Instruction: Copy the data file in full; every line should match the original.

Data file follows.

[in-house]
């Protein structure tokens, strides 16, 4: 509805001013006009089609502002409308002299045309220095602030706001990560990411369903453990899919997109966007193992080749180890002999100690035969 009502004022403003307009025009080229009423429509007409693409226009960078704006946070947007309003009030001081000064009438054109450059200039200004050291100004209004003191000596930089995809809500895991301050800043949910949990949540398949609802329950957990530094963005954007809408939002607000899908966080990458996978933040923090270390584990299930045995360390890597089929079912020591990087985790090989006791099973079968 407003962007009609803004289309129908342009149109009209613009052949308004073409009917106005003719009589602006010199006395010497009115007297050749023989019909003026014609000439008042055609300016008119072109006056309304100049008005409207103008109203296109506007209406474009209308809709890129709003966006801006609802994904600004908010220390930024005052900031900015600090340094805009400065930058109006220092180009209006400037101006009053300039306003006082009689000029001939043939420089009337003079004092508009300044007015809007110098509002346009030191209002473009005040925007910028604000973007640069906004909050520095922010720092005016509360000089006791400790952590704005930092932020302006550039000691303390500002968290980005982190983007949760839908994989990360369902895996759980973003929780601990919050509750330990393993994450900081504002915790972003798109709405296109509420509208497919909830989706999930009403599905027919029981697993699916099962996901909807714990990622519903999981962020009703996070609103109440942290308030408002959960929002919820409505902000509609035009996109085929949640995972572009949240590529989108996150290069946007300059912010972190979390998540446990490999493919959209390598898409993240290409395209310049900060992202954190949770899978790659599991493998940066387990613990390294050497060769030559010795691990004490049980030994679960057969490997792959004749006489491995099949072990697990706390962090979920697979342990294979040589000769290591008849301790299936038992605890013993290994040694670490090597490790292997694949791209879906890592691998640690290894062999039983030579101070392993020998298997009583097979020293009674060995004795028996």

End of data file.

[in-house]
């Protein structure tokens, strides 16, 4: 509805001013006009089609502002409308002299045309220095602030706001990560990411369903453990899919997109966007193992080749180890002999100690035969 009502004022403003307009025009080229009423429509007409693409226009960078704006946070947007309003009030001081000064009438054109450059200039200004050291100004209004003191000596930089995809809500895991301050800043949910949990949540398949609802329950957990530094963005954007809408939002607000899908966080990458996978933040923090270390584990299930045995360390890597089929079912020591990087985790090989006791099973079968 407003962007009609803004289309129908342009149109009209613009052949308004073409009917106005003719009589602006010199006395010497009115007297050749023989019909003026014609000439008042055609300016008119072109006056309304100049008005409207103008109203296109506007209406474009209308809709890129709003966006801006609802994904600004908010220390930024005052900031900015600090340094805009400065930058109006220092180009209006400037101006009053300039306003006082009689000029001939043939420089009337003079004092508009300044007015809007110098509002346009030191209002473009005040925007910028604000973007640069906004909050520095922010720092005016509360000089006791400790952590704005930092932020302006550039000691303390500002968290980005982190983007949760839908994989990360369902895996759980973003929780601990919050509750330990393993994450900081504002915790972003798109709405296109509420509208497919909830989706999930009403599905027919029981697993699916099962996901909807714990990622519903999981962020009703996070609103109440942290308030408002959960929002919820409505902000509609035009996109085929949640995972572009949240590529989108996150290069946007300059912010972190979390998540446990490999493919959209390598898409993240290409395209310049900060992202954190949770899978790659599991493998940066387990613990390294050497060769030559010795691990004490049980030994679960057969490997792959004749006489491995099949072990697990706390962090979920697979342990294979040589000769290591008849301790299936038992605890013993290994040694670490090597490790292997694949791209879906890592691998640690290894062999039983030579101070392993020998298997009583097979020293009674060995004795028996």